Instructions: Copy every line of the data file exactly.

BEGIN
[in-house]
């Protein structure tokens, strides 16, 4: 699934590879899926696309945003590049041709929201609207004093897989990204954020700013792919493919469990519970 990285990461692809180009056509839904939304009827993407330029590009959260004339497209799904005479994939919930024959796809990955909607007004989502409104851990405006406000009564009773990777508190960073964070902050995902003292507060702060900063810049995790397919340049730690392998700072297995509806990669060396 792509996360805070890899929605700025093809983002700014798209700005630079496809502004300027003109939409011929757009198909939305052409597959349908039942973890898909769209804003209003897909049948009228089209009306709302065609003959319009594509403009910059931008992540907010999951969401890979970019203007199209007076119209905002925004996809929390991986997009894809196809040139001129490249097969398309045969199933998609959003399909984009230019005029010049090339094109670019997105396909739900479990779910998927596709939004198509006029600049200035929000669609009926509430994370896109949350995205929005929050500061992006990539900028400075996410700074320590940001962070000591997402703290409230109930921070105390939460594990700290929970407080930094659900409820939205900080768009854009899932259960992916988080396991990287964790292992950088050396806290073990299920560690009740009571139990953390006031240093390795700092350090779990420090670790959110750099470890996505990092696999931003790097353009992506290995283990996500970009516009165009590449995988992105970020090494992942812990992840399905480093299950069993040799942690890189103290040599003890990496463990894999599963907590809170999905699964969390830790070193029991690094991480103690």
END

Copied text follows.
[in-house]
């Protein structure tokens, strides 16, 4: 699934590879899926696309945003590049041709929201609207004093897989990204954020700013792919493919469990519970 990285990461692809180009056509839904939304009827993407330029590009959260004339497209799904005479994939919930024959796809990955909607007004989502409104851990405006406000009564009773990777508190960073964070902050995902003292507060702060900063810049995790397919340049730690392998700072297995509806990669060396 792509996360805070890899929605700025093809983002700014798209700005630079496809502004300027003109939409011929757009198909939305052409597959349908039942973890898909769209804003209003897909049948009228089209009306709302065609003959319009594509403009910059931008992540907010999951969401890979970019203007199209007076119209905002925004996809929390991986997009894809196809040139001129490249097969398309045969199933998609959003399909984009230019005029010049090339094109670019997105396909739900479990779910998927596709939004198509006029600049200035929000669609009926509430994370896109949350995205929005929050500061992006990539900028400075996410700074320590940001962070000591997402703290409230109930921070105390939460594990700290929970407080930094659900409820939205900080768009854009899932259960992916988080396991990287964790292992950088050396806290073990299920560690009740009571139990953390006031240093390795700092350090779990420090670790959110750099470890996505990092696999931003790097353009992506290995283990996500970009516009165009590449995988992105970020090494992942812990992840399905480093299950069993040799942690890189103290040599003890990496463990894999599963907590809170999905699964969390830790070193029991690094991480103690």